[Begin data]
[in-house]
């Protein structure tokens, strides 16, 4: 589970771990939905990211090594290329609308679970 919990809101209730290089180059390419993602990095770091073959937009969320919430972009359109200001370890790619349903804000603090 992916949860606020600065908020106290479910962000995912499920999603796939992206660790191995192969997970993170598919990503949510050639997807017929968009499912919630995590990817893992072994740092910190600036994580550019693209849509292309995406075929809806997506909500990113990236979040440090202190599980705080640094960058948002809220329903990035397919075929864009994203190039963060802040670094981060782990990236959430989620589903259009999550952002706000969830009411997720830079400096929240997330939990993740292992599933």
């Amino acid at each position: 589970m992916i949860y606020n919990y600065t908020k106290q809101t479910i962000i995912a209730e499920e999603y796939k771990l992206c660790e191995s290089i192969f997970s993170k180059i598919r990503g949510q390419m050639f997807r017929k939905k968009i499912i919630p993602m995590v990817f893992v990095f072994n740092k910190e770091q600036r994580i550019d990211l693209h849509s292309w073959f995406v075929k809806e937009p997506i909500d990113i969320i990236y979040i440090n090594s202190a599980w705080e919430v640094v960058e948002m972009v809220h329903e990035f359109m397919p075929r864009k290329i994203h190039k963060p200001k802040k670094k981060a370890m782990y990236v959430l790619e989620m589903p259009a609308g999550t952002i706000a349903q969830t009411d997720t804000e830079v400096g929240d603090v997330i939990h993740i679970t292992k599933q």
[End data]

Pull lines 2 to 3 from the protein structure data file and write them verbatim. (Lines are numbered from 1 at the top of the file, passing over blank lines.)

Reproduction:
């Protein structure tokens, strides 16, 4: 589970771990939905990211090594290329609308679970 919990809101209730290089180059390419993602990095770091073959937009969320919430972009359109200001370890790619349903804000603090 992916949860606020600065908020106290479910962000995912499920999603796939992206660790191995192969997970993170598919990503949510050639997807017929968009499912919630995590990817893992072994740092910190600036994580550019693209849509292309995406075929809806997506909500990113990236979040440090202190599980705080640094960058948002809220329903990035397919075929864009994203190039963060802040670094981060782990990236959430989620589903259009999550952002706000969830009411997720830079400096929240997330939990993740292992599933």
């Amino acid at each position: 589970m992916i949860y606020n919990y600065t908020k106290q809101t479910i962000i995912a209730e499920e999603y796939k771990l992206c660790e191995s290089i192969f997970s993170k180059i598919r990503g949510q390419m050639f997807r017929k939905k968009i499912i919630p993602m995590v990817f893992v990095f072994n740092k910190e770091q600036r994580i550019d990211l693209h849509s292309w073959f995406v075929k809806e937009p997506i909500d990113i969320i990236y979040i440090n090594s202190a599980w705080e919430v640094v960058e948002m972009v809220h329903e990035f359109m397919p075929r864009k290329i994203h190039k963060p200001k802040k670094k981060a370890m782990y990236v959430l790619e989620m589903p259009a609308g999550t952002i706000a349903q969830t009411d997720t804000e830079v400096g929240d603090v997330i939990h993740i679970t292992k599933q």